The law has raised concerns among some foreign companies over greater data controls as well as increased risks of intellectual property theft. Vague terminology and absent official guidance on complying with the law have created uncertainty. While Chinese authority is saying the new cyber law is aimed preventing serious cyber attack threats and security concerns, many are arguing that it will make the operations of the foreign companies in China less secure and more expensive. Many of the accompanying rules that ought to clarify what foreign companies can and can’t do under the law remain vague, leaving businesses of all types in limbo.

Network Operations Security-
The Network Security Law introduces rules and requirements that will significantly impact individuals and entities utilizing the internet in the PRC. Critical network equipment and network security products will need to comply with mandatory national standards, and will be subject to security certification or inspection.

  • Appointment of dedicated cybersecurity personnel
  • Retention of network logs for at least six months
  • Reporting risks on network services and products to both users and authorities
  • Formulating contingency plans for network security incidents, and reporting such incidents to the authorities
  • Providing assistance and cooperation to public security bodies and state security bodies to safeguard national security and investigate crimes (the extent of which is not yet clear, especially in terms of the disclosure that will be required of private businesses).

CSL does require CII operators comply with the following, in addition to the requirements for all network operators:

Annual security assessment-
According to the new law, CII operators need to review the security of their networks and assess potential risk annually. The entire process can be conducted by the companies themselves or they can engage a third-party service providers.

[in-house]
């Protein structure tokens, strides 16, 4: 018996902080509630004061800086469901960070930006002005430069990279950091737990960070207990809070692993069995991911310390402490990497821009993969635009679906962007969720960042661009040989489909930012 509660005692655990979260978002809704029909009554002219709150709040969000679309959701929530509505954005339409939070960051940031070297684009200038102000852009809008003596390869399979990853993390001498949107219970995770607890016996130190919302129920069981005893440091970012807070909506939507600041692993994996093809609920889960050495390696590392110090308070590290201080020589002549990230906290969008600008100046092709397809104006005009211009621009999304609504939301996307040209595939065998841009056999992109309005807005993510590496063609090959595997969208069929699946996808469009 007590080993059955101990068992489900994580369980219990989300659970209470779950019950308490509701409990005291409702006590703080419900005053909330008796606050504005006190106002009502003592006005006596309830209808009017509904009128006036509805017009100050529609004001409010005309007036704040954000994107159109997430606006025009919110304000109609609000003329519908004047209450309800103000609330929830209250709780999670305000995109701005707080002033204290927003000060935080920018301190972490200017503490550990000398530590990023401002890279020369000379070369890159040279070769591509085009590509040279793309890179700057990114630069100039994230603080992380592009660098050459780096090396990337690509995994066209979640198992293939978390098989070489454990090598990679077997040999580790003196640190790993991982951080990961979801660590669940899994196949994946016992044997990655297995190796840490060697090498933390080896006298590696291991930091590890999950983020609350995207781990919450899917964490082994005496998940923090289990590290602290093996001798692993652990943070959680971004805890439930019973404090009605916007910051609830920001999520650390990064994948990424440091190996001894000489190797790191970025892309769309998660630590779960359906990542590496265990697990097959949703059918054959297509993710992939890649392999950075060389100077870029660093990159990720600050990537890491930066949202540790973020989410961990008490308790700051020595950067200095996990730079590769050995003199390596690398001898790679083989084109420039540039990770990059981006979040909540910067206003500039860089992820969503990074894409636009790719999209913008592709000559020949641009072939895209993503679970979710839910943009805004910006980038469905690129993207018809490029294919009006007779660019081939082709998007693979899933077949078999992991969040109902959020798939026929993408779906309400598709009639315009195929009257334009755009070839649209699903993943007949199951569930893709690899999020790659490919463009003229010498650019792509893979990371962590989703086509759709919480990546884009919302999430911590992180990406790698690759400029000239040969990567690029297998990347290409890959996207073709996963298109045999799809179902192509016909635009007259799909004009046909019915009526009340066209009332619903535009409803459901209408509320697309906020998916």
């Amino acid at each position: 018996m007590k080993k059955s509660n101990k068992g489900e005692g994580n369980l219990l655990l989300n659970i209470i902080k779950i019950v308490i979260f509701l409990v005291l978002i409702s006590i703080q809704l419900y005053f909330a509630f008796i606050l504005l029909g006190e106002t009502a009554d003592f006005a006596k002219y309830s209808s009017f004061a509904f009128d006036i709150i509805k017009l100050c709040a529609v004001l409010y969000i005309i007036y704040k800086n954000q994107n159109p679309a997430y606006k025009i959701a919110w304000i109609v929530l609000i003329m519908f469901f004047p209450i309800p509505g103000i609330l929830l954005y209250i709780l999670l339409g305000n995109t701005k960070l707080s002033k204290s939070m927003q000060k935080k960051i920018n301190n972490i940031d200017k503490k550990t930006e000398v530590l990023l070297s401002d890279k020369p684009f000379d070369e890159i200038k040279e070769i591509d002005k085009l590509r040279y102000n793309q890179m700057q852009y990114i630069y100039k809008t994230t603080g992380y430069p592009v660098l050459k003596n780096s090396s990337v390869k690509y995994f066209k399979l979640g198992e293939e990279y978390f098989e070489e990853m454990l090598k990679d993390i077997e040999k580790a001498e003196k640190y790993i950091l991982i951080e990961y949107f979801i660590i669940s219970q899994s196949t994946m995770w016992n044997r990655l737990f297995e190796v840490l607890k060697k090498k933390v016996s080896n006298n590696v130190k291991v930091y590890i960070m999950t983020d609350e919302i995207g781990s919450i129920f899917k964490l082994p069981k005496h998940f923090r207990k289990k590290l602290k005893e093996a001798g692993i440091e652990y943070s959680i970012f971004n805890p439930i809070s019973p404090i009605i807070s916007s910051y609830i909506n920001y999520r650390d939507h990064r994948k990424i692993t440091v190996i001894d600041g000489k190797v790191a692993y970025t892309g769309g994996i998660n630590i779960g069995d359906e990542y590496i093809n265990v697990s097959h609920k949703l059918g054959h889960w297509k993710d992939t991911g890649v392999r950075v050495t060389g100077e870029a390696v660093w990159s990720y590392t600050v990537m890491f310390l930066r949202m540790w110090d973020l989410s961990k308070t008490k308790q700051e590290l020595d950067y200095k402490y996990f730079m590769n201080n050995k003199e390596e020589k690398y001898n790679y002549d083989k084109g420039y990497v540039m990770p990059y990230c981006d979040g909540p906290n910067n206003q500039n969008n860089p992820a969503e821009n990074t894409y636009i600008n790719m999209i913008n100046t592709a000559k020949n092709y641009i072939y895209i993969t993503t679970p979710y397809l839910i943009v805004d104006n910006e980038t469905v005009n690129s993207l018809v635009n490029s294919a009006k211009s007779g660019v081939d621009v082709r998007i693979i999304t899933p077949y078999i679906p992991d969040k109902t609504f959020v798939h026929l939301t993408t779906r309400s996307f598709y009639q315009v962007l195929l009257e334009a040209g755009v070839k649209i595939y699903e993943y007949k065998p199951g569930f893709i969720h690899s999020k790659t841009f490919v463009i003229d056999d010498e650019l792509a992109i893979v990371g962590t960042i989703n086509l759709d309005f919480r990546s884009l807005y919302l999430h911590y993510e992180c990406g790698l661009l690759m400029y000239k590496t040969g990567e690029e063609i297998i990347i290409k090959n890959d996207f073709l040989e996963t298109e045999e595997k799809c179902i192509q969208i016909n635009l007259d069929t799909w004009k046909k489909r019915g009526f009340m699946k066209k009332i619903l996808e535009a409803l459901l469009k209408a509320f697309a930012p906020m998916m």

Data localization-
The new law stipulates that the personal data of Chinese citizens should be kept within the territory of China. If the key information infrastructure operators who collect or process such data would like to transfer the data outside the country, they will need to undergo a security assessment and get approval from the National Cyberspace Administration and State Council. Unauthorized collection, disclosure and receipt of a citizen’s personal information now constitutes a criminal offense.

Network security requirements-
Businesses are obliged to employ network security safeguards, such as preparing and implementing contingency plans for mitigating network security incidents, reporting possible security risks, and assisting Chinese authorities in investigating and combating cyber crimes.

Online protection of minors-
The Chinese government aims to strengthen the protection of minors in the cyberspace by obliging entities that collect personal data from minors to (1) place a warning label on their websites; (2) obtain a consent for data collection from the minors or their guardians; and (3) set rules for minors’ personal data processing

Many foreign companies are becoming increasingly skeptical of China’s promises of economic reform. But it has been noted that most of the foreign companies based in China are already accustomed to tight internet and content controls. Many have existing internal policies for information technology and data management and privacy in China. So there is no major worry and apprehension for the foreign companies as long as they are maintaining the law.